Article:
When I get bored I used to start rewatching videos of my childhood. I love this nostalgia but it can be destructive to your mental health and lead you down the Doomer's road of negativity. I think most people would like to be a fly on the wall to relive their formative years, but wanting to be forever young is something we should avoid. When in this state I would think: "Things were so much better back then, I was always so happy." This is the blissful ignorance of the Zoomer and Boomer at play in our younger selves; I was unaware, unbothered and upbeat. It hurts because you are reminiscing on a childhood that was just that good. I would call this fetalstalgia, a word that I totally just made up. I haven't done this for quite some time because I know just how bad it makes me feel. The same applies for looking back at how Australia was during the time the Boomers were my age and earlier. I want to safeguard my future children's childhoods and create an environment where they aren't destitute in an increasingly unAustralian Australia, so their childhood is as good as mine was.
The coming generation must not end up like mine. Life is unfulfilling for many Generation Zers, and we need community to stop social isolation, loneliness and substance abuse. When we become isolated, which is an unnatural mode for humans to be in, we feel like there are no solutions. When you feel like there are no solutions, you not productive or active and you are not doing anything to fix the situation, which is the opposite to the nature of a man. Jordan Peterson, for all his faults, is great in this regard, because he helps young men find meaning and take responsibility for their actions and lives. it is defeatism in inertia and it is deadly. Maybe seasonal depression is a legitimate cause for concern, maybe not, I don't know, what do you think?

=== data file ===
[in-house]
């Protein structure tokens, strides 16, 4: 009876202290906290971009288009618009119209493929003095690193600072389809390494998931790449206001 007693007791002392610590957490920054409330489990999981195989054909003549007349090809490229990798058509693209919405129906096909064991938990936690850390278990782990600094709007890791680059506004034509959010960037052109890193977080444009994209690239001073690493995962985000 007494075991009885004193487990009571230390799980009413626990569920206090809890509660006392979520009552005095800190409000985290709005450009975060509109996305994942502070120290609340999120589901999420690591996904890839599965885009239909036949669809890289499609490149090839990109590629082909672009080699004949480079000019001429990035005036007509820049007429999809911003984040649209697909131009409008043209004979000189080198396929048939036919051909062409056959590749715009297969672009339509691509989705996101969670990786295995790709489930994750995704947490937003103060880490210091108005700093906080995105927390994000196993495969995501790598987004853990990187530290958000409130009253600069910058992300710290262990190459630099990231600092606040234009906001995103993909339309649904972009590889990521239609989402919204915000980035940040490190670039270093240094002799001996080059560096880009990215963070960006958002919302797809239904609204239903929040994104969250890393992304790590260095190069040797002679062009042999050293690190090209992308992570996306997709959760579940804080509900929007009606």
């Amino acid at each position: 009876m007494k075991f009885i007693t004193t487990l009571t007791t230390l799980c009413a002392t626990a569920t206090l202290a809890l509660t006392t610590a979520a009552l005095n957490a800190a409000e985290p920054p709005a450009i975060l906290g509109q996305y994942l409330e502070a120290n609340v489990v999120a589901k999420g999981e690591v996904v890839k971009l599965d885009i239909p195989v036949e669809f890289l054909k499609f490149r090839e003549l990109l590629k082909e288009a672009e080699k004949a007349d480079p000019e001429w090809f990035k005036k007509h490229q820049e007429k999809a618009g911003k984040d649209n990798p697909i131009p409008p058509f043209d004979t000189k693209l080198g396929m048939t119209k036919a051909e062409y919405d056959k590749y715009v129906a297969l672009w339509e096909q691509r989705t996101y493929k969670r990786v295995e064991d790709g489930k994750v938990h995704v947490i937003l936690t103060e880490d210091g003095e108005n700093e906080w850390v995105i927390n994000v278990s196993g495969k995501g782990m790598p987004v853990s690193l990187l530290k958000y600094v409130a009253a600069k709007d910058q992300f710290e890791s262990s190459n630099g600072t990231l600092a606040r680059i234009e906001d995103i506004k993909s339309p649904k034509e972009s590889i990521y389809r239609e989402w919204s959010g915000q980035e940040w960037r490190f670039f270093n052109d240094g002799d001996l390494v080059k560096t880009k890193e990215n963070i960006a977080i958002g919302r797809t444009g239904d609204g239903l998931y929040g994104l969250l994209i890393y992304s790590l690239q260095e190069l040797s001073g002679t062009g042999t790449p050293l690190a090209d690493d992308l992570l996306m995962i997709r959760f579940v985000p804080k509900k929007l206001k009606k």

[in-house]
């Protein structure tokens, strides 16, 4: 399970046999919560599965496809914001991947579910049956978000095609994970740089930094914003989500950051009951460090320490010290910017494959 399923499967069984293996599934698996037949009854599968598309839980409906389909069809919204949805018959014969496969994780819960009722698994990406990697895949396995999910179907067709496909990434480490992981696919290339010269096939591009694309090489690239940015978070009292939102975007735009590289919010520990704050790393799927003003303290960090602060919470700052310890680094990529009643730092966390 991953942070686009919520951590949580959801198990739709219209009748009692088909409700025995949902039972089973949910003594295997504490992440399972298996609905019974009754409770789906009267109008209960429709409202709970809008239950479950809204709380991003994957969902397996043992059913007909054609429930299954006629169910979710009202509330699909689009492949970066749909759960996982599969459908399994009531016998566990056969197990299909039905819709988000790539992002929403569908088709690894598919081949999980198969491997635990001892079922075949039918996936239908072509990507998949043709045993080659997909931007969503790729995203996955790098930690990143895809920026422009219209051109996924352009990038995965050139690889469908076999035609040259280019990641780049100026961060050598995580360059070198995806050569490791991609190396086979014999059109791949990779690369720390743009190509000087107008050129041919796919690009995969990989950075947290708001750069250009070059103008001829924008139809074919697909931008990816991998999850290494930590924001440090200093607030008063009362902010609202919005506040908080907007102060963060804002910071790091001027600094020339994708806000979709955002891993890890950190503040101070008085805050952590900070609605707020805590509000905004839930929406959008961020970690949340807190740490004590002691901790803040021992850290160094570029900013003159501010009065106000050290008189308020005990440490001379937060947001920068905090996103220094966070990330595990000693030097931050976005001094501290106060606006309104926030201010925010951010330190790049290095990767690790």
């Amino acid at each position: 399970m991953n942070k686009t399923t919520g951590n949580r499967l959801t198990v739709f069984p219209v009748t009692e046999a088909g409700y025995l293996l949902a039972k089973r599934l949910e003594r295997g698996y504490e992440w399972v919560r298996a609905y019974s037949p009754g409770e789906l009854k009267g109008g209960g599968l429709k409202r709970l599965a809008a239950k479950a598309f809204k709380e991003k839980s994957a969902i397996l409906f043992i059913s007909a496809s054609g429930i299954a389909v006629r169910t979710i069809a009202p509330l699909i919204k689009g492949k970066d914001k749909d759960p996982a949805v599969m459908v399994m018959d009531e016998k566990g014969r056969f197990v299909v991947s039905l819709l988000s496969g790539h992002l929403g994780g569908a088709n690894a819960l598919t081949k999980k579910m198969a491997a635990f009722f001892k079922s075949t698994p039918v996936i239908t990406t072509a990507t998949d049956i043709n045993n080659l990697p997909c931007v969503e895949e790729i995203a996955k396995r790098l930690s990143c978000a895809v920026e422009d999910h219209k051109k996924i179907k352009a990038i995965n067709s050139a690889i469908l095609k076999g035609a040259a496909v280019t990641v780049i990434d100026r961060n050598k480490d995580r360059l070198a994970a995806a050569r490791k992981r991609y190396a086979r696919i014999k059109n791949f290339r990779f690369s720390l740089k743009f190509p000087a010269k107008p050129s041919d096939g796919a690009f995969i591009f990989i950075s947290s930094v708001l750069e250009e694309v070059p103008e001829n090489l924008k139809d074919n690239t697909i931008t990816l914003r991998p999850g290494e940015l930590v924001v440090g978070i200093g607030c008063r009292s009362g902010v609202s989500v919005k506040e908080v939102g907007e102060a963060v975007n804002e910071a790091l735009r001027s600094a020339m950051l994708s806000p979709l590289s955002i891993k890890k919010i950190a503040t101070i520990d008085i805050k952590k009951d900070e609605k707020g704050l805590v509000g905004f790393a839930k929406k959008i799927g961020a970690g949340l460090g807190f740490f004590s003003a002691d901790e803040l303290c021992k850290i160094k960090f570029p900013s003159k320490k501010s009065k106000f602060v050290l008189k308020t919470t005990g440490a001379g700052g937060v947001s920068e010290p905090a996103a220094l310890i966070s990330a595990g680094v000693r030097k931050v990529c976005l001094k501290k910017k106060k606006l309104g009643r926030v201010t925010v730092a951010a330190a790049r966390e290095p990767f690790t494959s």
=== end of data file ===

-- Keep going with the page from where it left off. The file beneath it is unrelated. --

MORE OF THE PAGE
In the globalised and feminised culture we see today, strength, masculinity and male-only spaces are routinely demonised by the powerful (politicians, technocrats, lobbyists etc) for fear that groups of men organising, showing strength and solidarity, particularly racial solidarity, will bring about imminent danger. We are comfortable and our needs are satiated without struggle. Feelings of gloom, unfulfillment and mental illness will often follow, and I believe are inevitable with the way things are. This is the result of a sedentary lifestyle. It's ironic, we are both materially satisfied and also mentally unfulfilled and even more lonely. To solve this unfulfilled problem, many people resort to destructive behaviour (drug and alcohol abuse in your formative years). This is like putting a bandaid over a bullet wound. The tragic part is that people resort to this behaviour either out of hopelessness and thinking there are no solutions, or because they are unaware of the problems our society faces and goes with the flow.